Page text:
Stepan Chapman’s incredible 1997 novel The Troika, winner of the Philip K. Dick Award, is now once again available to readers—in e-book form. Originally published by my Ministry of Whimsy Press, this new, definitive author’s version has been published as a joint venture of Ministry of Whimsy (now an imprint of Neil Clarke’s Wyrm Publishing) and Cheeky Frawg. Neil has a post about how to order it. (Thanks to my Ministry partner back in 1997, Tom Winstead, for making it possible to publish the book.)
When it came out, the novel was perhaps the most reviewed science fiction novel of the year, garnering a ton of critical praise. It was also the first independent press title to ever win the PKD Award. Beneath the cut, find a teaser from my original introduction to this new e-book edition…
INTRODUCTION: The Resurrection of a SF/Fantasy Classic
Stepan Chapman may well be one of North America’s last true fabulists—a storyteller who mixes myth, science fiction, fantasy, and the surreal into a rich tapestry of dark, ironic, and darkly humorous stories. His first story, bought by the legendary John Campbell, was published in the December 1969 Analog SF Magazine, followed by four appearances in Damon Knight’s prestigious Orbit anthology series. More recently, Mr. Chapman has published stories in a number of prestigious literary magazines and avant garde publications, with a chapbook Danger Music (Ten Fables) and a collection Dossier.
But his most famous creation is the novel The Troika, which received wide-spread critical acclaim and won the Philip K. Dick Award after being published by my Ministry of Whimsy Press in 1996. I first read the novel after Chapman submitted two parts of it as stand-alone stories for the Leviathan anthology series. The first segment made no sense out of context but I still felt it was brilliant and asked to see more. The second, “The Chosen Donor,” made it into the first volume of Leviathan and at that point Chapman revealed it was part of what he called “my unpublishable novel,” rejected by over 120 publishers. He then sent me The Troika to read.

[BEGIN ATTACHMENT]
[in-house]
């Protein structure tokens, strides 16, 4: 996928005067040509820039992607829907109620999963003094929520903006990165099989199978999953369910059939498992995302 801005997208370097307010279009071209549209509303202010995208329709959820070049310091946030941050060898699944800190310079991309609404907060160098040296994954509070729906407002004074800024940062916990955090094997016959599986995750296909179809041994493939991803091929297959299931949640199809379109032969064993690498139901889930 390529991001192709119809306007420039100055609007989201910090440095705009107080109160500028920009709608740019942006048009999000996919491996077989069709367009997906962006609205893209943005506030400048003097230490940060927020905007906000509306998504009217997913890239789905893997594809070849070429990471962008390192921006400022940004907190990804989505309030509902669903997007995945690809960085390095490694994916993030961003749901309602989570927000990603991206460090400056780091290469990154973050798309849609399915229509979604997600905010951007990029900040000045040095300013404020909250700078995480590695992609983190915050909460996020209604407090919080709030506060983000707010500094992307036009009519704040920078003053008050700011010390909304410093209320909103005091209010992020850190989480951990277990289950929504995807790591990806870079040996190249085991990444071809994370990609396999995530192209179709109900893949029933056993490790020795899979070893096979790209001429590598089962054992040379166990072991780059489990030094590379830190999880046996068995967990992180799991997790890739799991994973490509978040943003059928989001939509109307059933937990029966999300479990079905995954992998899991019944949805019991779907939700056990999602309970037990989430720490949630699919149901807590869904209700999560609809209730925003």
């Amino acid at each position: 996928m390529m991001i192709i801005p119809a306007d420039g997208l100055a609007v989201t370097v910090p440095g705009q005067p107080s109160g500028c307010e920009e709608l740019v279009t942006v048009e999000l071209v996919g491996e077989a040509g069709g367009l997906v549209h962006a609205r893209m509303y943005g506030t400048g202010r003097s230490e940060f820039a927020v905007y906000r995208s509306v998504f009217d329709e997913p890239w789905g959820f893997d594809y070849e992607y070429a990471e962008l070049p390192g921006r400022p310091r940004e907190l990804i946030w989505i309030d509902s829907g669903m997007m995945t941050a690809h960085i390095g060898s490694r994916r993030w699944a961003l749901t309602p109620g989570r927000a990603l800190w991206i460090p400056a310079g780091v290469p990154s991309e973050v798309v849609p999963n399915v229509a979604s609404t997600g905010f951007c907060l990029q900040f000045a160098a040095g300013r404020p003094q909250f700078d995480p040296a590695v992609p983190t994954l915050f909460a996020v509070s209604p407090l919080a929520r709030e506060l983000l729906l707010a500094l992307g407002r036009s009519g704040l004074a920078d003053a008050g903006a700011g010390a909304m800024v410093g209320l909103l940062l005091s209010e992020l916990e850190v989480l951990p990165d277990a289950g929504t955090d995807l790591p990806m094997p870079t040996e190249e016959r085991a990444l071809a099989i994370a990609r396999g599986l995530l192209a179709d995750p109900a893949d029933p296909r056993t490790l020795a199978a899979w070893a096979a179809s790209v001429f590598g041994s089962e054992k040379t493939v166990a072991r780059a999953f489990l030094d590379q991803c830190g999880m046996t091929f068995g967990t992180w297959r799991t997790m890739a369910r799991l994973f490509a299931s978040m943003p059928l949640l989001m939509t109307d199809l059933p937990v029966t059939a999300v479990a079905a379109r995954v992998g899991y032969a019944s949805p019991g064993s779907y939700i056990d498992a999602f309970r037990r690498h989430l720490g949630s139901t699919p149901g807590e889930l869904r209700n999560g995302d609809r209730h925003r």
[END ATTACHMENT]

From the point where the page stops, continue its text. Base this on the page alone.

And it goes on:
Daunted by the prospect of an “unpublishable” novel, I was somewhat leery about reading it, even though I’d loved the excerpts. But before I knew it, I had read through the first three chapters. Then six chapters. Then nine chapters. In short, I finished The Troika in one night–I simply couldn’t stop reading it. When I had finished, I sat back in disbelief—disbelief that the manuscript had not interested even one publisher (something of a literary crime, in my eyes). Added to my disbelief was the cover letter Mr. Chapman had attached, to the effect that eight of the 17 chapters had been published in very prestigious literary magazines and genre anthologies. Since The Troika , to my mind, worked best as a novel rather than a series of short stories, it seemed inconceivable (ridiculous, actually) that Mr. Chapman could not find a publisher!
Simply put, The Troika is a tour de force of sustained surreal science fiction—influenced to some degree by manga—and contains some of the most audaciously imaginative passages I’ve ever had the pleasure of reading. Although the mordant humor of the novel invites comparisons to Joseph Heller and Terry Southern, it is uniquely “Chapmanesque” in its fusion of mythology, psychology, and the afterlife. Some scenes are magnificent break-neck narratives, while others are whimsical, dark, and shot through with pathos.
The Troika is also that rarest of birds, a truly visionary novel of the surreal that never loses sight of its main characters’ lives. In this case, those characters happen to be a robotic jeep (Alex), a brontosaurus (Naomi), and an old Mexican woman (Eva). If that sounds strange, consider this: the troika is trudging across an endless desert lit by three purple suns. Not only has their journey lasted hundreds of years, but they have no memory of their past lives, and therefore no clue as to how they came to walk the desert. Only at night, in dreams, do they recall fragments of their past identities. To further complicate matters, sandstorms jolt them out of one body and into another (a game of metaphysical musical chairs): Eva falls asleep a Mexican woman only to wake up a jeep.
The novel alternates between dream-tales about the troika’s former lives and their present-day attempts to discover where they are and how they can get out. From this quest form, Chapman has fashioned a poignant and powerful story of redemption in which pathos is leavened by humor and pain is softened by comfort. It is the story of Alex who wanted to be a machine. It is also the story of deranged angels, deadly music boxes, and of the love and desperation that can bind people together.
Buy the e-book to read the full intro!